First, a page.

Date: May 24, 2010
This update presents a list of Federal and state legislation recently introduced to address waste, recycling and other related matters.
Governor of South Carolina Signs Electronic Waste Law
On May 20, 2010, South Carolina Governor Mark Sanford signed H 4093, the South Carolina Manufacturer Responsibility and Consumer Convenience Information Technology Equipment Collection and Recovery Act, into law. Manufacturers of computers, printers, televisions and other "covered devices" under H 4093, will be required to provide consumers with free collection and recycling services for these devices if they wish to sell the products into the state. The law also authorizes the SC Department of Health and Environmental Control to promulgate regulations imposing annual reporting requirements and registration fees. The act, which will be effective July 1, 2011, is available at: http://www.scstatehouse.gov/cgi-bin/query.exe?first=DOC&querytext=H%204093&category=Legislation&session=118&conid=5551907&result_pos=0&keyval=1184093.
Illinois Legislature Passes Mercury Thermostat Collection Act
On April 30, 2010, the Mercury Thermostat Collection Act (SB 3346), passed out of the Illinois legislature following unanimous votes from both houses. The bill, which is expected to be signed by the governor, would require manufacturers of mercury thermostats to collect and dispose of out-in-service thermostats. A mercury thermostat is defined by the Illinois Environmental Protection Act as a product or device that uses a mercury switch to "sense and control room temperature through communication with heating, ventilating, or air conditioning equipment," whether in residential, commercial, industrial or other buildings, but does not apply to "thermostats used to sense and control temperature as a part of a manufacturing or industrial process." See 45 Ill. Comp. Stat. § 22.23b(f). Beginning January 1, 2011, mercury thermostat manufacturers would be required to develop mercury collection plans and submit them to the Illinois Environmental Protection Agency, as well as submit annual collection reports. Manufacturers cannot charge for collection or recycling but can implement a fee of no more than $75 for each collection container provided to wholesalers. The bill also would require manufacturers to provide education and outreach about the collection program. All mercury thermostat contractors and wholesalers would be required to participate in the collection and education programs. Manufacturers could be fined up to $2,500 per day per violation while wholesalers and contractors could be fined up to $500 per day per violation. The bill also would ban the disposal of mercury thermostats in landfills beginning July 1, 2011. The text of the bill is available at: http://www.ilga.gov/legislation/96/SB/PDF/09600SB3346enr.pdf.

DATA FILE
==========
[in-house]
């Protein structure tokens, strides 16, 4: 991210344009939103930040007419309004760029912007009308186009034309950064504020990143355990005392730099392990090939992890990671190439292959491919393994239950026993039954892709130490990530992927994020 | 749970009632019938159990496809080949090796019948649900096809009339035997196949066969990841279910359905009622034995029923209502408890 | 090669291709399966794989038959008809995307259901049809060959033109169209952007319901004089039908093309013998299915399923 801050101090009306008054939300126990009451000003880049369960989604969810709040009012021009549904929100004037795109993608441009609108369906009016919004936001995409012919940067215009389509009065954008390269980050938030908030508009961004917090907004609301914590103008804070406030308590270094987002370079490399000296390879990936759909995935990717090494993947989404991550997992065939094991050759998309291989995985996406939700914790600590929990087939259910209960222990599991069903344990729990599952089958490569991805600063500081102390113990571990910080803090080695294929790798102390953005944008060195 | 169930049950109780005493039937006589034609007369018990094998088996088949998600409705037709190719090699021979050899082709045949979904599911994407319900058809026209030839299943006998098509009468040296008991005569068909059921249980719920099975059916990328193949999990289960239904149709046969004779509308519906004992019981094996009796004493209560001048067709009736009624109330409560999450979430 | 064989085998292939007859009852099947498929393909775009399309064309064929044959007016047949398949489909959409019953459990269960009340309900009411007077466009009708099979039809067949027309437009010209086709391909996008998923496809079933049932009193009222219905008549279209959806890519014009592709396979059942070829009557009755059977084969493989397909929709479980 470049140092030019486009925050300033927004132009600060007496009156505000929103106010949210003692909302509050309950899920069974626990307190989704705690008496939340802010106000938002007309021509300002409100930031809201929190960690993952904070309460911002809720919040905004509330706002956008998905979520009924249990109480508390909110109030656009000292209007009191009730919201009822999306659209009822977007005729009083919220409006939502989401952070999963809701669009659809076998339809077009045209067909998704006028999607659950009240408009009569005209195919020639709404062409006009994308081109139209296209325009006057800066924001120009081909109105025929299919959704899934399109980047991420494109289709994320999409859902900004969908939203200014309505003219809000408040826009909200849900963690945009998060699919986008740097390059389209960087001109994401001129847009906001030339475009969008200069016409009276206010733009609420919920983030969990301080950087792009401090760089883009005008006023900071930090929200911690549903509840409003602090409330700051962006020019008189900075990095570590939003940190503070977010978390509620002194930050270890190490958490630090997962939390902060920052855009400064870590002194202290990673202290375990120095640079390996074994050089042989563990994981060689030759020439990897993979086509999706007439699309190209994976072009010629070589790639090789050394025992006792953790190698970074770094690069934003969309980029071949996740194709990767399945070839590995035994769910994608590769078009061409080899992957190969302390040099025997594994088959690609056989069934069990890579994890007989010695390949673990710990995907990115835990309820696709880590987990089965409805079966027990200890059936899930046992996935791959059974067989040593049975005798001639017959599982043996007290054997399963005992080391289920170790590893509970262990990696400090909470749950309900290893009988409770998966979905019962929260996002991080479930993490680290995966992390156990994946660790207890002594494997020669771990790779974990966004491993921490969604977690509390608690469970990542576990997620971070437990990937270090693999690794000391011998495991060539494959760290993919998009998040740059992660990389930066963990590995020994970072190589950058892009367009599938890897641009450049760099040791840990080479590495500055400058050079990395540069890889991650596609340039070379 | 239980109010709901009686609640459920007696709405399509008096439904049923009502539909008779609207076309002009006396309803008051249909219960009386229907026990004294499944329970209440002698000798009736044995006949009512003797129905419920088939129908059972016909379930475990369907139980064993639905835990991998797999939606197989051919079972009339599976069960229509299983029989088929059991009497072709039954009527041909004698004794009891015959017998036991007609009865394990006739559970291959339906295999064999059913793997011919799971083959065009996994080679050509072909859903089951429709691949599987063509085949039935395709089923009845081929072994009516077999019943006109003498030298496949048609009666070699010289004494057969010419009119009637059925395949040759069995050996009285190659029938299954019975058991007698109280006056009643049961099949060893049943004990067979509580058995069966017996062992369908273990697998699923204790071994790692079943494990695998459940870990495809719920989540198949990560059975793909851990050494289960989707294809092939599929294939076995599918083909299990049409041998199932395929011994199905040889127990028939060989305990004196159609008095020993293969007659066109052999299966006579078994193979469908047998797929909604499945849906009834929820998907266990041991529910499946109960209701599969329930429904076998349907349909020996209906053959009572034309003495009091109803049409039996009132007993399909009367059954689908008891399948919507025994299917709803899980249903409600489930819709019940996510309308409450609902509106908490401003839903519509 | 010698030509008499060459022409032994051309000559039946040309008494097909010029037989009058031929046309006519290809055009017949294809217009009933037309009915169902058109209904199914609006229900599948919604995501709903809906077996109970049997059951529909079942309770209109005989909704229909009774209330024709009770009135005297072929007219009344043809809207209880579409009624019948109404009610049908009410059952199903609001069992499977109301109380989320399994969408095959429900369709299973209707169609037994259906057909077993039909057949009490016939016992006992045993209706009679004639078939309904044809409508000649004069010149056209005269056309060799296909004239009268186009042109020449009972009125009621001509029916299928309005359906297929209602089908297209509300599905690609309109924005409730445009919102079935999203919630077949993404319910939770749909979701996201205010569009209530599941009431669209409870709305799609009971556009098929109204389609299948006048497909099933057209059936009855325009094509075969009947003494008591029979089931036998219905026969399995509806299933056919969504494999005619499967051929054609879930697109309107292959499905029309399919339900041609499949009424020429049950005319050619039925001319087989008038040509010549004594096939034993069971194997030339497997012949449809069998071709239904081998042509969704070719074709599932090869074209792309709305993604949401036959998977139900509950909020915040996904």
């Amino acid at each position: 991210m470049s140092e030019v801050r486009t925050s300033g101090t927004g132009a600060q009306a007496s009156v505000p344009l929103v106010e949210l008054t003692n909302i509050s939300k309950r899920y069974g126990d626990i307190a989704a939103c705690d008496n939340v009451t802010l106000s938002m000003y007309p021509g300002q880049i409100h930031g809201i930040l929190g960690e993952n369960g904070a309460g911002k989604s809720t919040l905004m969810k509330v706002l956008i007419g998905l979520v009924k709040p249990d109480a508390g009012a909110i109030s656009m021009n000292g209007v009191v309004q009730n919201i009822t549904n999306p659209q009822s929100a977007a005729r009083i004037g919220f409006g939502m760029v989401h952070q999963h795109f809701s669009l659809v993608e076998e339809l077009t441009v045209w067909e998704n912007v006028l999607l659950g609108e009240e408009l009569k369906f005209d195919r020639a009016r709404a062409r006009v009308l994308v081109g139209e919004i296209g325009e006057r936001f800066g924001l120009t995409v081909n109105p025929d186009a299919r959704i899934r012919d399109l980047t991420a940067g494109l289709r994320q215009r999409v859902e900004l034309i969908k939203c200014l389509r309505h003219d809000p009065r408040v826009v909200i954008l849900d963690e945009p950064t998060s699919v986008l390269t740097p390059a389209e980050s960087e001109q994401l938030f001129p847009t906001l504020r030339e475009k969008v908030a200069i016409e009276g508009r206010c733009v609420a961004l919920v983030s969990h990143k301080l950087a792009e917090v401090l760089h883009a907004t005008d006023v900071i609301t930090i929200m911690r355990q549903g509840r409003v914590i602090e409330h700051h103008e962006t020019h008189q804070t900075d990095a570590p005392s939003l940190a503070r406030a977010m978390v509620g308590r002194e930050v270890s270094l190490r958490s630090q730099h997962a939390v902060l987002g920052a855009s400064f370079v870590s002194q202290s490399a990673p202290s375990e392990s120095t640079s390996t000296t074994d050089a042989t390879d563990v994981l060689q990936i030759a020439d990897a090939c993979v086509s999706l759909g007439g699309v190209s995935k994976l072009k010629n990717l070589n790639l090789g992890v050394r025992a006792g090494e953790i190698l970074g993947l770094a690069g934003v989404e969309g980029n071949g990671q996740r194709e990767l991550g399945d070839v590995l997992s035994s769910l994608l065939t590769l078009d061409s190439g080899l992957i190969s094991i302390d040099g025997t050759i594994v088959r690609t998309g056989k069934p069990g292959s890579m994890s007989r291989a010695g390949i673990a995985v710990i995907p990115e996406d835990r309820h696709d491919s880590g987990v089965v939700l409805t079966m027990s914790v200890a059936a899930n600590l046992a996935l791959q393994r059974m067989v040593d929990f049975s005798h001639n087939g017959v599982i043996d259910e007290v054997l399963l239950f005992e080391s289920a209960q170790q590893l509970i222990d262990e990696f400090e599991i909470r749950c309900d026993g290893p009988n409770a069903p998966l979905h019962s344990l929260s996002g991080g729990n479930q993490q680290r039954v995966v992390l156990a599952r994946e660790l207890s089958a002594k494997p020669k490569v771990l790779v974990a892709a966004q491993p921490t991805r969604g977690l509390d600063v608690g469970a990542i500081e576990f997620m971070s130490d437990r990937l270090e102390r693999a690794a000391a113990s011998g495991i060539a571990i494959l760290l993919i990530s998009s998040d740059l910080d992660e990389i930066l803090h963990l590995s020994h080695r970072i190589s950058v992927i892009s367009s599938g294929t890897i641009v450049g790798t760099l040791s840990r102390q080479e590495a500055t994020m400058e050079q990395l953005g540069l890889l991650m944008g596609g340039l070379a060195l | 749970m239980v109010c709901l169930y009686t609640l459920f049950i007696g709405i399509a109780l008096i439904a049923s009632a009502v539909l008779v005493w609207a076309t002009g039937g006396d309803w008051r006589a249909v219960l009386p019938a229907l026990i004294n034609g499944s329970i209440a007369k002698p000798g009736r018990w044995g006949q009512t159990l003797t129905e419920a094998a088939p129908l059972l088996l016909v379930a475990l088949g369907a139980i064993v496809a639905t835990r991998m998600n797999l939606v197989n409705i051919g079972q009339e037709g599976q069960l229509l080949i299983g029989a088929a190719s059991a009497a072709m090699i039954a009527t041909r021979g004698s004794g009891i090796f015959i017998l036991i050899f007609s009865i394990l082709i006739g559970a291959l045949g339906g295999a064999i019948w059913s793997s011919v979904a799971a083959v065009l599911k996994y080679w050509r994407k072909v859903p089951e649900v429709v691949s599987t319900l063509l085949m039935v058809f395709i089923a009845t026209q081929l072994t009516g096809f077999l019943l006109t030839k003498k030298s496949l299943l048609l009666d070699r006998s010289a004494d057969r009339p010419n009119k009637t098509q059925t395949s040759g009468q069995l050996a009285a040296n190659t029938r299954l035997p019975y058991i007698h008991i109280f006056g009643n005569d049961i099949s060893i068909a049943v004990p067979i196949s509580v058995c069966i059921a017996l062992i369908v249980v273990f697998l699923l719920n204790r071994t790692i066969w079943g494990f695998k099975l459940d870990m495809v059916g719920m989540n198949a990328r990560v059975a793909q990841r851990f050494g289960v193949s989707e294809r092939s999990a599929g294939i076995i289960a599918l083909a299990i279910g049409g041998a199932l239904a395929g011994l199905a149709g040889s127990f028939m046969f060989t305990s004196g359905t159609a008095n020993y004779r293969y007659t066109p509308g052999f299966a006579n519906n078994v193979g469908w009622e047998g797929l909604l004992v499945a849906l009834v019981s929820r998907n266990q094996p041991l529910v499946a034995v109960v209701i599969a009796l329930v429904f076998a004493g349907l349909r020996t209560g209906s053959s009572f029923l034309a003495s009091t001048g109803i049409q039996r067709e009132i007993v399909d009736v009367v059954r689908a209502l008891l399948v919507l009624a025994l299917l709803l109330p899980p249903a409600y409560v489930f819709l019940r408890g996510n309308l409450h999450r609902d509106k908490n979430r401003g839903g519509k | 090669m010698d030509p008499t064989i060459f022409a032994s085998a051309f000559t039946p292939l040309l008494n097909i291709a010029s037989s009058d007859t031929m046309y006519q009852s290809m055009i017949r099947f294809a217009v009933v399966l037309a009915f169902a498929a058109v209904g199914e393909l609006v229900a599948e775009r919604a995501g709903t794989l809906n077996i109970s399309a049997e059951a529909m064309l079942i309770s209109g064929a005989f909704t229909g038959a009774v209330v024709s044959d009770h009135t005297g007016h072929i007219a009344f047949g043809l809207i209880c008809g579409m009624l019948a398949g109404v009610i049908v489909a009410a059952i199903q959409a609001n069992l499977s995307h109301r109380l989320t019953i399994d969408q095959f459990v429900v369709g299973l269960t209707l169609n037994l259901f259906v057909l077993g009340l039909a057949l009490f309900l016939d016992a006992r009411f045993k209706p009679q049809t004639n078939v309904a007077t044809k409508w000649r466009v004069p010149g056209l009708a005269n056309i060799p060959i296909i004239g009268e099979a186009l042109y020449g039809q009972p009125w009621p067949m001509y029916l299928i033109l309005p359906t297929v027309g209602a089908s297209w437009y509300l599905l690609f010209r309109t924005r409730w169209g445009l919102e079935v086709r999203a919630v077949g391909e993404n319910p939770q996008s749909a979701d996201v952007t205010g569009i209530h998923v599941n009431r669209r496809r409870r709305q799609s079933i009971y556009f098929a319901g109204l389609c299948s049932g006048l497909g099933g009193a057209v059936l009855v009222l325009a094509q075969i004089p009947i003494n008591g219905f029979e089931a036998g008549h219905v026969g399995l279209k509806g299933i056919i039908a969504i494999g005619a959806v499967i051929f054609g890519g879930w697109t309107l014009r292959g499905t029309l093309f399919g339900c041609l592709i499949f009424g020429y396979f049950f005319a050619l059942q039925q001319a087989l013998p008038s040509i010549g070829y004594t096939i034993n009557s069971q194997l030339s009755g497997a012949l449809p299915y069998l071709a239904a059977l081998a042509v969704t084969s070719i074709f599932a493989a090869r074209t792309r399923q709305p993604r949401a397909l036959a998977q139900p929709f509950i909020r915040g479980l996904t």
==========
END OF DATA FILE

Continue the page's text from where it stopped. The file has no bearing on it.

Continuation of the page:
Electronic Waste Amendment Proposed in North Carolina
On May 18, 2010, North Carolina Representatives Pryor Gibson and Pricey Harrison introduced H 1761 to amend the state's current electronic waste recycling laws. If enacted, H 1761 would expand the state's current e-waste recycling law to cover computer printers, scanners and fax machines. Currently, "covered devices" include only computers and televisions. Under the proposed amendment, computer equipment manufacturers would have the option of selecting one of three recycling plans. Manufacturers opting for the Tier I plan would be required to implement a take-back program for their computers that are to be discarded, pay a registration fee of $15,000 and an annual $15,000 renewal fee. Tier II would require manufacturers to collect their products and those of other manufacturers in exchange for lower registration and renewal fees. The manufacturer also would have the option of collecting other electrical equipment and would be able to charge consumers a nominal fee for doing so, provided the manufacturer maintain physical collection sites in ten heavily populated counties. The registration fee would be $10,000 and the renewal fee $7,500. Tier III plans would be similar to Tier II, except that collection sites are required in fifty counties. Under Tier III, the registration fee would remain at $10,000 but the renewal fee would decrease to$2,500. The bill, which has been referred to the Committee on Environment and Natural Resources, is available at: http://www.ncga.state.nc.us/Sessions/2009/Bills/House/HTML/H1761v1.html.
Proposal to Extend E-Waste Law in New Jersey Would Cover Digital Audio Players for the First Time
On May 6, 2010, New Jersey Assemblyman Reed Gusciora and Assemblywoman Linda Greenstein introduced bill A 2625, which is intended to amend the New Jersey Electronic Waste Recycling Act. Pub. L. 2007, c. 347. If enacted, the amendment would broaden the scope of the state's current electronic waste laws by adding printers and digital audio players to the category of "covered electronic devices." This appears to be the first time digital audio players, which are defined broadly by the bill as "an electronic device that has the primary function of storing, organizing, and playing audio files, and includes any mp3 player," would be subject to mandatory collection and recycling. The bill, which has been referred to the Assembly Environment and Solid Waste Committee, is available at: http://www.njleg.state.nj.us/2010/Bills/A3000/2625_I1.PDF.
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